Prices for treatment of metastatic colorectal cancer were more than twice as high for US patients than for their Canadian counterparts, according to a study of costs of treatment in Western Washington (WW) and the province of British Columbia (BC) in Canada.
Hagen F. Kennecke, MD, MHA
Prices for treatment of metastatic colorectal cancer were more than twice as high for US patients than for their Canadian counterparts, according to a study of costs of treatment in Western Washington (WW) and the province of British Columbia (BC) in Canada. The presentation, which was reported at the 2018 ASCO Annual Meeting, also demonstrated that there was no significant difference in outcomes.1
Mean per-patient costs for all chemotherapy treatments were $12,345 per month in WW and $6195 per month in BC. Median overall survival (OS) times for those on systemic therapy were 21.4 months in WW (95% CI, 18.0-26.2) versus 22.1 months in BC (95% CI, 20.5-23.7). Mean OS for all patients was 17.4 months (95% CI, 13.2-20.5) versus 16.9 months (95% CI, 15.7-18.2), respectively.
The most common initial systemic treatment in BC was irinotecan, 5-fluorouracil, and folinic acid (FOLFIRI) chemotherapy plus bevacizumab (Avastin). In WW, the majority of patients received oxaliplatin, 5-fluorouracil, and folinic acid (FOLFOX) chemotherapy.
Investigators said the findings show that US oncologic care doesn’t have to be as costly as it is. “Both systems work,” Hagen F. Kennecke, MD, MHA, one of the study authors, said in a press release.2“Patients are getting treated and surviving much longer than they used to. The US system is more expensive and treats more patients. One system is more cost-effective than the other. We can learn from each other.” Kennecke is the medical director at Virginia Mason’s Cancer Institute in Seattle, Washington.
Although patient demographics on both sides of the border were similarmostly white, with a large Asian minority and with similar education and income profiles—findings were limited by the breath of patients studied. Patients on average were younger in the US cohort (median, 66 years vs 60 years), and more patients were included on the Canadian side.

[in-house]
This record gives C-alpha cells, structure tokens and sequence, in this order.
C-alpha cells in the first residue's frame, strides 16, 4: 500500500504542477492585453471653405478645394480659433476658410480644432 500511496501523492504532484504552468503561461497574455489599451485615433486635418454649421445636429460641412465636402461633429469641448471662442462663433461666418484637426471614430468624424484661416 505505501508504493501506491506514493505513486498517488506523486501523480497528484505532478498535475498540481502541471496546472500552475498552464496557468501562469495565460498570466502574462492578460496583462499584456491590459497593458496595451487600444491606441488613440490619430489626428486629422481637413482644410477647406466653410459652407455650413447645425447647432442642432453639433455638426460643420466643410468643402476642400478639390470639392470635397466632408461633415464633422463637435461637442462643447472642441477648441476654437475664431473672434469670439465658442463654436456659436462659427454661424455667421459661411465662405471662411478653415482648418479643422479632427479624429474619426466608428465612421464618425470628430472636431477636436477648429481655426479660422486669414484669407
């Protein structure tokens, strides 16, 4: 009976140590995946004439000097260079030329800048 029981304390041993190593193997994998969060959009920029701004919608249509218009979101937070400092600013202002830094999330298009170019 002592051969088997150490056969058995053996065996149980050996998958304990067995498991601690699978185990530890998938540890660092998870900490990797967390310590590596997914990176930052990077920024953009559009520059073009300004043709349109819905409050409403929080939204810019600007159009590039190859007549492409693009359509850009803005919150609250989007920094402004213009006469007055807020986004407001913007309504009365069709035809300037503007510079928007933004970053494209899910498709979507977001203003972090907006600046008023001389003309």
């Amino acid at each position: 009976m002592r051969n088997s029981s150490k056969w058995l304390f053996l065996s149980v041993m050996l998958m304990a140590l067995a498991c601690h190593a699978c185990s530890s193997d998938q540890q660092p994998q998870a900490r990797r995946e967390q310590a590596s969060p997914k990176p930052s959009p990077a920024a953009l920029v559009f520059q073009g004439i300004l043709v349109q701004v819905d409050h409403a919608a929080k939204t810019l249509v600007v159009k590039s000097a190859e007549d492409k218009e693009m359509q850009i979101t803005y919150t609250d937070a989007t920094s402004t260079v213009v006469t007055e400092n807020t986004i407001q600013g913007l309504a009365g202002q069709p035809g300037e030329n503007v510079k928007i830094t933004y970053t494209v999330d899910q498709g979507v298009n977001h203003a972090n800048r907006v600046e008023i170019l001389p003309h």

The structure of the Canadian system of healthcare coverage was key to the findings, investigators noted, as the United States has mostly private, employer-sponsored plans and the elderly and economically disadvantaged depend on public coverage. In Canada, residents have universal public coverage with private coverage for ancillary services.
The study included 1622 patients with metastatic colorectal cancer in BC and drew from medical records compiled from 2010 to 2012.
The US portion of the study included data on 575 patients in WW from 2010 and 2016, and researchers did not have complete access to Medicare data. Instead, they drew records from private payers Premera Blue Cross and Regence BlueShield, which included partial Medicare data only for those who also had Medicare supplemental policies.
Between both groups, there was modest difference in the sex of patients included in the study. Male patients numbered 278 (48%) in the WW cohort and 922 (57%) in the BC group.
Those receiving systemic therapy numbered 452 (79%) in WW and 1104 (68%) in BC. The mean duration of the first line of chemotherapy was 172 days in WW and 177 days in BC; and the mean per-month cost of the most common first-line therapy was $11,818 (FOLFOX) in the US group and $8992 (FOLFIRI with bevacizumab) in the Canadian group. The mean lifetime cost of therapy expressed in terms of monthly cost was $7883 in WW and $4830 in BC.
Overall, more patients in WW received initial systemic treatment (79% vs 68%), and researchers said this could possibly be attributed to the generally younger population studied in WW.
Survival was significantly shorter among those who were not treated with chemotherapy, but also similar between the 2 regions: 5.4 months in WW versus 6.1 months in BC.
The study was a collaboration between Fred Hutchinson Cancer Research Center and Canadian investigators. Although it is common knowledge that healthcare costs in the United States are higher, the study is possibly the first to evaluate costs and survival for a specific disease among demographically similar groups on either side of the border, investigators said.
“Beyond the chemotherapy costs, which you could imagine are going to be higher here, the novel piece is around treatments and survival,” said Veena Shankaran, MD, a member of the clinical research and public health sciences division at Fred Hutchinson Cancer Research Center in Seattle and a senior author of the study.
The Canadian government sets drug prices for its population, and the study authors concluded that allowing Medicare to negotiate drug prices may lead to decreased costs for US residents.
Investigators concluded that further study is needed to complete the picture of costs and outcomes in WW by adding Medicare patients to the cohort and comparing the number of lines of systemic therapy and total duration of systemic therapy.
“Care and outcomes for the uninsured [and those covered by] Medicaid and junk policies would likely demonstrate quite substantial differences reflecting limited access to care, poor quality, and poor outcomes,” said Gary Lyman, MD, MPH, who serves as codirector of the Hutchinson Institute for Outcomes Research, which was active in the research.